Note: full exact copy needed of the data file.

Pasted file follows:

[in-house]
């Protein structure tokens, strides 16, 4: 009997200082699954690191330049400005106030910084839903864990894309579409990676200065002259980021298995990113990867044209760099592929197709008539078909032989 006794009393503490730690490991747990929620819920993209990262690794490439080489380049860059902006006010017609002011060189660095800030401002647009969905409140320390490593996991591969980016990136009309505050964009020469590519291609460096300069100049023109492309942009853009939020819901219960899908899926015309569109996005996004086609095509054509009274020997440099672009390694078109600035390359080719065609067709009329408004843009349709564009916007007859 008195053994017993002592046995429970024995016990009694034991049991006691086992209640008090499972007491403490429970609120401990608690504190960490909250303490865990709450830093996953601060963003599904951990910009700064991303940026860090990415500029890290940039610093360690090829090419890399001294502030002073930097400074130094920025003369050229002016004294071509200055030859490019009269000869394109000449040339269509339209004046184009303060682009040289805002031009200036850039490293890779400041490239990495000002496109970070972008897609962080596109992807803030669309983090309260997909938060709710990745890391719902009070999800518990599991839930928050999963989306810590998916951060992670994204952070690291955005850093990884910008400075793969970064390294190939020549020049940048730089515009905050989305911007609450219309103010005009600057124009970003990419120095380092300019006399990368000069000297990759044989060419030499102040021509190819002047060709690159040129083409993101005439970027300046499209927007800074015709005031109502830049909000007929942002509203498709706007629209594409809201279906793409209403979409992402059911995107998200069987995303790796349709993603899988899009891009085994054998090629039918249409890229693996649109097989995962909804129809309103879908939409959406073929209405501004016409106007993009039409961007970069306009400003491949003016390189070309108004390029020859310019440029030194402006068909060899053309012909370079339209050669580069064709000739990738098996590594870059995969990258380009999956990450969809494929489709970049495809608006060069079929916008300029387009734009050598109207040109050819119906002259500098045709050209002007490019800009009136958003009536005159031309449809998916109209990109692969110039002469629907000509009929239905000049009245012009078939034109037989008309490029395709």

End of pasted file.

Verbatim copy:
[in-house]
């Protein structure tokens, strides 16, 4: 009997200082699954690191330049400005106030910084839903864990894309579409990676200065002259980021298995990113990867044209760099592929197709008539078909032989 006794009393503490730690490991747990929620819920993209990262690794490439080489380049860059902006006010017609002011060189660095800030401002647009969905409140320390490593996991591969980016990136009309505050964009020469590519291609460096300069100049023109492309942009853009939020819901219960899908899926015309569109996005996004086609095509054509009274020997440099672009390694078109600035390359080719065609067709009329408004843009349709564009916007007859 008195053994017993002592046995429970024995016990009694034991049991006691086992209640008090499972007491403490429970609120401990608690504190960490909250303490865990709450830093996953601060963003599904951990910009700064991303940026860090990415500029890290940039610093360690090829090419890399001294502030002073930097400074130094920025003369050229002016004294071509200055030859490019009269000869394109000449040339269509339209004046184009303060682009040289805002031009200036850039490293890779400041490239990495000002496109970070972008897609962080596109992807803030669309983090309260997909938060709710990745890391719902009070999800518990599991839930928050999963989306810590998916951060992670994204952070690291955005850093990884910008400075793969970064390294190939020549020049940048730089515009905050989305911007609450219309103010005009600057124009970003990419120095380092300019006399990368000069000297990759044989060419030499102040021509190819002047060709690159040129083409993101005439970027300046499209927007800074015709005031109502830049909000007929942002509203498709706007629209594409809201279906793409209403979409992402059911995107998200069987995303790796349709993603899988899009891009085994054998090629039918249409890229693996649109097989995962909804129809309103879908939409959406073929209405501004016409106007993009039409961007970069306009400003491949003016390189070309108004390029020859310019440029030194402006068909060899053309012909370079339209050669580069064709000739990738098996590594870059995969990258380009999956990450969809494929489709970049495809608006060069079929916008300029387009734009050598109207040109050819119906002259500098045709050209002007490019800009009136958003009536005159031309449809998916109209990109692969110039002469629907000509009929239905000049009245012009078939034109037989008309490029395709």